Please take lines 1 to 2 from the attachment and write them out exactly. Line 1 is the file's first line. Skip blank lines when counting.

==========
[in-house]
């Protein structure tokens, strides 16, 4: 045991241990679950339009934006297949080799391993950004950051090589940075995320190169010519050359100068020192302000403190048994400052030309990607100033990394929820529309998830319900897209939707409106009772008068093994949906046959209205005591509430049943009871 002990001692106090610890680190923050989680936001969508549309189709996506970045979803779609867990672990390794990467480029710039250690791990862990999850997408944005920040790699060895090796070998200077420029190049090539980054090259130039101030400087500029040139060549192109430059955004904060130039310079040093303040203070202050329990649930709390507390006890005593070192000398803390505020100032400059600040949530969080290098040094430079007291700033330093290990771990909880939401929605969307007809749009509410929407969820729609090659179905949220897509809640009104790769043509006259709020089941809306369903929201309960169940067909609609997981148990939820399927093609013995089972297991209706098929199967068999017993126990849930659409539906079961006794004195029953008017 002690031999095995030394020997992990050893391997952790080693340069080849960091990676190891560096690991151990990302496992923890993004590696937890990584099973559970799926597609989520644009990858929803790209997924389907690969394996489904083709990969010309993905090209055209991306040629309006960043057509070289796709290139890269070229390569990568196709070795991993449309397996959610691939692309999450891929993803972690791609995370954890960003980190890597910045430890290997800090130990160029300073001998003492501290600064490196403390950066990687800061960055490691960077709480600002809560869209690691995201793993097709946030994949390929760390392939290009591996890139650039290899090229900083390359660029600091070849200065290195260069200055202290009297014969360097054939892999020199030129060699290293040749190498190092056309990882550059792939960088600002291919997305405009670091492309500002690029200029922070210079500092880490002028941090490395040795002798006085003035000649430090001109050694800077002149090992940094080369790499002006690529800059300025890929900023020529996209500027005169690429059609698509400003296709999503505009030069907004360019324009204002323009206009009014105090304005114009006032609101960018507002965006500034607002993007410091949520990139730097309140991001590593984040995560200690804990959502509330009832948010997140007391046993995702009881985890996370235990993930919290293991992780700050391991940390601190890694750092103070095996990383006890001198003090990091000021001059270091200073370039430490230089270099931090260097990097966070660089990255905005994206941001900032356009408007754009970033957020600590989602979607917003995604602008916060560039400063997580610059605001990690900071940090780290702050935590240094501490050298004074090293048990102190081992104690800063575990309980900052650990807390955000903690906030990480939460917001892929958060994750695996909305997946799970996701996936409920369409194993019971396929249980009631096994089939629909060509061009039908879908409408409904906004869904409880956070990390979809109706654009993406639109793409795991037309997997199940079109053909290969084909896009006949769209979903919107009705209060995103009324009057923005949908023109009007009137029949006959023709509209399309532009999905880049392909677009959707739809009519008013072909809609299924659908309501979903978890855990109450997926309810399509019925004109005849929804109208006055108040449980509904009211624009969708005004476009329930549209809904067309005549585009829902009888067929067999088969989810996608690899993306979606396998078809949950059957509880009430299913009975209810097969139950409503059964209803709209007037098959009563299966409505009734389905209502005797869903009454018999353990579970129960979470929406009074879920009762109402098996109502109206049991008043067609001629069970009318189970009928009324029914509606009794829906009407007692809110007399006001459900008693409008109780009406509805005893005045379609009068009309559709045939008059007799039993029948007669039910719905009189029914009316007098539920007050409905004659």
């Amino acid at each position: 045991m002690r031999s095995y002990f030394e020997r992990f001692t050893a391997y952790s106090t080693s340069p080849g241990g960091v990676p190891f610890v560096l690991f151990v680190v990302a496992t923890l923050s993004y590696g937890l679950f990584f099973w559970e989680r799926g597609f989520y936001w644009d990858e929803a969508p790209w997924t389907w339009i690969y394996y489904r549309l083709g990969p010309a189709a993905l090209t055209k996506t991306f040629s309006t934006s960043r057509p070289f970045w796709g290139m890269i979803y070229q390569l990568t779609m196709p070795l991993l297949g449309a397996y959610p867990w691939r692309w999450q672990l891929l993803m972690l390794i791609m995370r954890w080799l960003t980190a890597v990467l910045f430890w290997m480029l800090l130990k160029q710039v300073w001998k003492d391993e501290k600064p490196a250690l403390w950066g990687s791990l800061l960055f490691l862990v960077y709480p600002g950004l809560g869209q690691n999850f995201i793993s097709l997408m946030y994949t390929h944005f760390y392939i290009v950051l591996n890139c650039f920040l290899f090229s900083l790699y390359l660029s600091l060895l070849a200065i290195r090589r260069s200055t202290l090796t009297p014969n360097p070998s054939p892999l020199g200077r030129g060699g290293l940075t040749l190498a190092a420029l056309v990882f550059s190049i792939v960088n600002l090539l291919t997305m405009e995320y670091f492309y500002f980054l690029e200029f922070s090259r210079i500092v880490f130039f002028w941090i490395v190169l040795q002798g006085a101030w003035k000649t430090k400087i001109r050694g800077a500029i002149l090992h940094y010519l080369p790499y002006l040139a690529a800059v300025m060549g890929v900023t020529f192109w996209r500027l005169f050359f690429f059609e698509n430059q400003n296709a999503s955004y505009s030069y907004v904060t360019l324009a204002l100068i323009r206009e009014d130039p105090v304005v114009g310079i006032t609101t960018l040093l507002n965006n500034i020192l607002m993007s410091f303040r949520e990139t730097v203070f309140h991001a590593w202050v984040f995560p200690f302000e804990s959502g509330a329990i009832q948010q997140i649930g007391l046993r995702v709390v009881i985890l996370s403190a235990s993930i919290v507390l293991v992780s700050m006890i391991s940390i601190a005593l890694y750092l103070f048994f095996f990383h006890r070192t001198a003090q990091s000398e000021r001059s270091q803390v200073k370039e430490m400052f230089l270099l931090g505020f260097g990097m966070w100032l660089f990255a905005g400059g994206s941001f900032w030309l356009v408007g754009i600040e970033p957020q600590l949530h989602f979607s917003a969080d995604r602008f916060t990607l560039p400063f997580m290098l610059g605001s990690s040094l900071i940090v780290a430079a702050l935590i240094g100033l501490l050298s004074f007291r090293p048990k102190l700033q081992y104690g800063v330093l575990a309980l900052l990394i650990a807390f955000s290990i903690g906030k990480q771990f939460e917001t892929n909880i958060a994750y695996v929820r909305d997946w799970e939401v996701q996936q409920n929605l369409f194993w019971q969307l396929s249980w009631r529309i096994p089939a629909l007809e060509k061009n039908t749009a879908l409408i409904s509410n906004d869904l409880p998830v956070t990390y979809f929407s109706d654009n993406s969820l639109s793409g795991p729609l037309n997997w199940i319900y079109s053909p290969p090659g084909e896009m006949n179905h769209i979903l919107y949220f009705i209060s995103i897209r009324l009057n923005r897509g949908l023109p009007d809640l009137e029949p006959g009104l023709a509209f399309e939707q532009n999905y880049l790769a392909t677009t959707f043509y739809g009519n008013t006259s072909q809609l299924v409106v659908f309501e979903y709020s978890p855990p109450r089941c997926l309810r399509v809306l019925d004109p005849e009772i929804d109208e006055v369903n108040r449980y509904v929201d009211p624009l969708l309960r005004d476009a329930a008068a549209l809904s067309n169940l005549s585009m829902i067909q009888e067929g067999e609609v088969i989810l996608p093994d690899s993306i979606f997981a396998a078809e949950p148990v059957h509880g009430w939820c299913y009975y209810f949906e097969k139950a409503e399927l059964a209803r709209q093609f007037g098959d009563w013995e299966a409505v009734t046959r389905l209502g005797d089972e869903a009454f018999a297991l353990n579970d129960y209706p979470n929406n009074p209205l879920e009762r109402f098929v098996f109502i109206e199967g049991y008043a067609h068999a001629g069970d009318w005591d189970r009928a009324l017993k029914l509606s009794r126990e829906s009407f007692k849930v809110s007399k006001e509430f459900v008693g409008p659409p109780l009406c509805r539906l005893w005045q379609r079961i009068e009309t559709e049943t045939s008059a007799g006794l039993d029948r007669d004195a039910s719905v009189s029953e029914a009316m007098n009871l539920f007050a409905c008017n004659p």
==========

[in-house]
């Protein structure tokens, strides 16, 4: 045991241990679950339009934006297949080799391993950004950051090589940075995320190169010519050359100068020192302000403190048994400052030309990607100033990394929820529309998830319900897209939707409106009772008068093994949906046959209205005591509430049943009871 002990001692106090610890680190923050989680936001969508549309189709996506970045979803779609867990672990390794990467480029710039250690791990862990999850997408944005920040790699060895090796070998200077420029190049090539980054090259130039101030400087500029040139060549192109430059955004904060130039310079040093303040203070202050329990649930709390507390006890005593070192000398803390505020100032400059600040949530969080290098040094430079007291700033330093290990771990909880939401929605969307007809749009509410929407969820729609090659179905949220897509809640009104790769043509006259709020089941809306369903929201309960169940067909609609997981148990939820399927093609013995089972297991209706098929199967068999017993126990849930659409539906079961006794004195029953008017 002690031999095995030394020997992990050893391997952790080693340069080849960091990676190891560096690991151990990302496992923890993004590696937890990584099973559970799926597609989520644009990858929803790209997924389907690969394996489904083709990969010309993905090209055209991306040629309006960043057509070289796709290139890269070229390569990568196709070795991993449309397996959610691939692309999450891929993803972690791609995370954890960003980190890597910045430890290997800090130990160029300073001998003492501290600064490196403390950066990687800061960055490691960077709480600002809560869209690691995201793993097709946030994949390929760390392939290009591996890139650039290899090229900083390359660029600091070849200065290195260069200055202290009297014969360097054939892999020199030129060699290293040749190498190092056309990882550059792939960088600002291919997305405009670091492309500002690029200029922070210079500092880490002028941090490395040795002798006085003035000649430090001109050694800077002149090992940094080369790499002006690529800059300025890929900023020529996209500027005169690429059609698509400003296709999503505009030069907004360019324009204002323009206009009014105090304005114009006032609101960018507002965006500034607002993007410091949520990139730097309140991001590593984040995560200690804990959502509330009832948010997140007391046993995702009881985890996370235990993930919290293991992780700050391991940390601190890694750092103070095996990383006890001198003090990091000021001059270091200073370039430490230089270099931090260097990097966070660089990255905005994206941001900032356009408007754009970033957020600590989602979607917003995604602008916060560039400063997580610059605001990690900071940090780290702050935590240094501490050298004074090293048990102190081992104690800063575990309980900052650990807390955000903690906030990480939460917001892929958060994750695996909305997946799970996701996936409920369409194993019971396929249980009631096994089939629909060509061009039908879908409408409904906004869904409880956070990390979809109706654009993406639109793409795991037309997997199940079109053909290969084909896009006949769209979903919107009705209060995103009324009057923005949908023109009007009137029949006959023709509209399309532009999905880049392909677009959707739809009519008013072909809609299924659908309501979903978890855990109450997926309810399509019925004109005849929804109208006055108040449980509904009211624009969708005004476009329930549209809904067309005549585009829902009888067929067999088969989810996608690899993306979606396998078809949950059957509880009430299913009975209810097969139950409503059964209803709209007037098959009563299966409505009734389905209502005797869903009454018999353990579970129960979470929406009074879920009762109402098996109502109206049991008043067609001629069970009318189970009928009324029914509606009794829906009407007692809110007399006001459900008693409008109780009406509805005893005045379609009068009309559709045939008059007799039993029948007669039910719905009189029914009316007098539920007050409905004659």